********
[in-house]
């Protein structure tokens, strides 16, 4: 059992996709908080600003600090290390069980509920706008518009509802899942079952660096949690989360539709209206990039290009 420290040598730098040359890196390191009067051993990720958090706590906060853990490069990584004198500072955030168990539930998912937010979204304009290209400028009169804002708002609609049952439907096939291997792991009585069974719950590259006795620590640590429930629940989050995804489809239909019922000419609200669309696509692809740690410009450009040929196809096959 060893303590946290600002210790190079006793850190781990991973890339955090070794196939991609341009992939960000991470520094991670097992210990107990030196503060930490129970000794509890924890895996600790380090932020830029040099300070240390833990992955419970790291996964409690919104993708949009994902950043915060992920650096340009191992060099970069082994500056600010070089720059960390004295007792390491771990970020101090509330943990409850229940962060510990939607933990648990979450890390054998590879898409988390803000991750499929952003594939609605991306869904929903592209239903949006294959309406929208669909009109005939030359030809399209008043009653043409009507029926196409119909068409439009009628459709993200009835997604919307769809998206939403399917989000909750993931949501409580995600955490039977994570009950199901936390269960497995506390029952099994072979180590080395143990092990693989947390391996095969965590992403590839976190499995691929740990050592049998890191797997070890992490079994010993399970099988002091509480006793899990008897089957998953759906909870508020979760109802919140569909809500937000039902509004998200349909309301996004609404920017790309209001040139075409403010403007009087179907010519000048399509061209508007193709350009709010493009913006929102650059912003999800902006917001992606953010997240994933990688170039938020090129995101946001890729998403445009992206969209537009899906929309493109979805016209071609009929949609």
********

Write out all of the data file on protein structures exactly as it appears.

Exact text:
[in-house]
């Protein structure tokens, strides 16, 4: 059992996709908080600003600090290390069980509920706008518009509802899942079952660096949690989360539709209206990039290009 420290040598730098040359890196390191009067051993990720958090706590906060853990490069990584004198500072955030168990539930998912937010979204304009290209400028009169804002708002609609049952439907096939291997792991009585069974719950590259006795620590640590429930629940989050995804489809239909019922000419609200669309696509692809740690410009450009040929196809096959 060893303590946290600002210790190079006793850190781990991973890339955090070794196939991609341009992939960000991470520094991670097992210990107990030196503060930490129970000794509890924890895996600790380090932020830029040099300070240390833990992955419970790291996964409690919104993708949009994902950043915060992920650096340009191992060099970069082994500056600010070089720059960390004295007792390491771990970020101090509330943990409850229940962060510990939607933990648990979450890390054998590879898409988390803000991750499929952003594939609605991306869904929903592209239903949006294959309406929208669909009109005939030359030809399209008043009653043409009507029926196409119909068409439009009628459709993200009835997604919307769809998206939403399917989000909750993931949501409580995600955490039977994570009950199901936390269960497995506390029952099994072979180590080395143990092990693989947390391996095969965590992403590839976190499995691929740990050592049998890191797997070890992490079994010993399970099988002091509480006793899990008897089957998953759906909870508020979760109802919140569909809500937000039902509004998200349909309301996004609404920017790309209001040139075409403010403007009087179907010519000048399509061209508007193709350009709010493009913006929102650059912003999800902006917001992606953010997240994933990688170039938020090129995101946001890729998403445009992206969209537009899906929309493109979805016209071609009929949609």